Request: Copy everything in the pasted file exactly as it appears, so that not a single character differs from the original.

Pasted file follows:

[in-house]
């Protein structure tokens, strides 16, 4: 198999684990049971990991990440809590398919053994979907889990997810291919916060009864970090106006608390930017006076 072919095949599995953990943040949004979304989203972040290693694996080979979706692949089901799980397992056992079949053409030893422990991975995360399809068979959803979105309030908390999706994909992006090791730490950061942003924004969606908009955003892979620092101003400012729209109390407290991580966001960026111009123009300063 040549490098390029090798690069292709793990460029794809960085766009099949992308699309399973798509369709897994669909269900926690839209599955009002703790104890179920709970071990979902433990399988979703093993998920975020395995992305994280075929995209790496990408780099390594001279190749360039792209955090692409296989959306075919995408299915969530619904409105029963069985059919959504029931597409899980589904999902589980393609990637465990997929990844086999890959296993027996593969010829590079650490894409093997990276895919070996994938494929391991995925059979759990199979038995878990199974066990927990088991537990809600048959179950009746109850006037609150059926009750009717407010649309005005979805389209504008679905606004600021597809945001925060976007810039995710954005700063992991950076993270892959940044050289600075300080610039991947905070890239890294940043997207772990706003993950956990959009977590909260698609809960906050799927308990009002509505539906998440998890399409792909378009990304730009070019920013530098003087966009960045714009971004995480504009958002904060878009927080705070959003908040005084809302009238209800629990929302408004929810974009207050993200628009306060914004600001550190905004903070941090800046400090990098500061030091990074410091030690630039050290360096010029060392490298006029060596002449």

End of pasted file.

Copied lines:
[in-house]
């Protein structure tokens, strides 16, 4: 198999684990049971990991990440809590398919053994979907889990997810291919916060009864970090106006608390930017006076 072919095949599995953990943040949004979304989203972040290693694996080979979706692949089901799980397992056992079949053409030893422990991975995360399809068979959803979105309030908390999706994909992006090791730490950061942003924004969606908009955003892979620092101003400012729209109390407290991580966001960026111009123009300063 040549490098390029090798690069292709793990460029794809960085766009099949992308699309399973798509369709897994669909269900926690839209599955009002703790104890179920709970071990979902433990399988979703093993998920975020395995992305994280075929995209790496990408780099390594001279190749360039792209955090692409296989959306075919995408299915969530619904409105029963069985059919959504029931597409899980589904999902589980393609990637465990997929990844086999890959296993027996593969010829590079650490894409093997990276895919070996994938494929391991995925059979759990199979038995878990199974066990927990088991537990809600048959179950009746109850006037609150059926009750009717407010649309005005979805389209504008679905606004600021597809945001925060976007810039995710954005700063992991950076993270892959940044050289600075300080610039991947905070890239890294940043997207772990706003993950956990959009977590909260698609809960906050799927308990009002509505539906998440998890399409792909378009990304730009070019920013530098003087966009960045714009971004995480504009958002904060878009927080705070959003908040005084809302009238209800629990929302408004929810974009207050993200628009306060914004600001550190905004903070941090800046400090990098500061030091990074410091030690630039050290360096010029060392490298006029060596002449």